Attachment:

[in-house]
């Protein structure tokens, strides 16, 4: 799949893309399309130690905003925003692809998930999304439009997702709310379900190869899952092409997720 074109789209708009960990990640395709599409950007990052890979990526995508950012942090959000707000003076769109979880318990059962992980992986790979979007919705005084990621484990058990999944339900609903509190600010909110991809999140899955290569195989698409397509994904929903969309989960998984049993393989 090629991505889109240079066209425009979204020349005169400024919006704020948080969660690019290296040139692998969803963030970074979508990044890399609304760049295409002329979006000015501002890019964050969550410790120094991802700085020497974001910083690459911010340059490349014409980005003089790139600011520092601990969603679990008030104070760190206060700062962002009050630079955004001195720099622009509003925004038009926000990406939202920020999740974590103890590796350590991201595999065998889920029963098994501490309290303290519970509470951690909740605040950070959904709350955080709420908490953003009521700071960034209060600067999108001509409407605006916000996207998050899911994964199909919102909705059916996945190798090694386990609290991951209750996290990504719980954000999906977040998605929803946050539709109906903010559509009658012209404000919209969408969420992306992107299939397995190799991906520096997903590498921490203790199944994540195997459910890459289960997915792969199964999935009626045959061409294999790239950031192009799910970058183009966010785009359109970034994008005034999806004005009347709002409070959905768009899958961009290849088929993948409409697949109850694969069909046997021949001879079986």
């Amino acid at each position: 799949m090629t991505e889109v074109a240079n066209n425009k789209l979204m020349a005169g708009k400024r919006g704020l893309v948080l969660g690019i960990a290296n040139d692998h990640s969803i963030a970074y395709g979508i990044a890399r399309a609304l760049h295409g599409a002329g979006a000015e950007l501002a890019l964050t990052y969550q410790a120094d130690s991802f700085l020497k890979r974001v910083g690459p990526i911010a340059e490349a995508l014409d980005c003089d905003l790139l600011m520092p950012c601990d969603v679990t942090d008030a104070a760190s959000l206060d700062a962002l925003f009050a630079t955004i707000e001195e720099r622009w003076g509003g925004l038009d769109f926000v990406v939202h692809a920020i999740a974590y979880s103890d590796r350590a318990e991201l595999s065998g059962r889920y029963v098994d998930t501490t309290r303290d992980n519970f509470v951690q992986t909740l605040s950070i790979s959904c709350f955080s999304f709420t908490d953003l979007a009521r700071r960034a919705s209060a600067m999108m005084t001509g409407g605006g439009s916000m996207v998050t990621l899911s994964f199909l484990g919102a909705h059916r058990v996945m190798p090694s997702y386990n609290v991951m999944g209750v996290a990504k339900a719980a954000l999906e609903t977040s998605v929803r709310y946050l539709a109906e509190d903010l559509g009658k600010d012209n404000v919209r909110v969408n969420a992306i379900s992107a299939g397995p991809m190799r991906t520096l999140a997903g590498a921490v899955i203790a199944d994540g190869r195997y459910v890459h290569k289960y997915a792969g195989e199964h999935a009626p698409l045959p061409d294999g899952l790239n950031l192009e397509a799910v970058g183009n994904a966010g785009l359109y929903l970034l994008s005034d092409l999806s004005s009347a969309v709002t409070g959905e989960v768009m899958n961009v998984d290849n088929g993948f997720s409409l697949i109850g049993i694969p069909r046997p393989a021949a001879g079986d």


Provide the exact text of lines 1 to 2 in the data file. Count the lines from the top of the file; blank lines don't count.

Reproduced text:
[in-house]
């Protein structure tokens, strides 16, 4: 799949893309399309130690905003925003692809998930999304439009997702709310379900190869899952092409997720 074109789209708009960990990640395709599409950007990052890979990526995508950012942090959000707000003076769109979880318990059962992980992986790979979007919705005084990621484990058990999944339900609903509190600010909110991809999140899955290569195989698409397509994904929903969309989960998984049993393989 090629991505889109240079066209425009979204020349005169400024919006704020948080969660690019290296040139692998969803963030970074979508990044890399609304760049295409002329979006000015501002890019964050969550410790120094991802700085020497974001910083690459911010340059490349014409980005003089790139600011520092601990969603679990008030104070760190206060700062962002009050630079955004001195720099622009509003925004038009926000990406939202920020999740974590103890590796350590991201595999065998889920029963098994501490309290303290519970509470951690909740605040950070959904709350955080709420908490953003009521700071960034209060600067999108001509409407605006916000996207998050899911994964199909919102909705059916996945190798090694386990609290991951209750996290990504719980954000999906977040998605929803946050539709109906903010559509009658012209404000919209969408969420992306992107299939397995190799991906520096997903590498921490203790199944994540195997459910890459289960997915792969199964999935009626045959061409294999790239950031192009799910970058183009966010785009359109970034994008005034999806004005009347709002409070959905768009899958961009290849088929993948409409697949109850694969069909046997021949001879079986």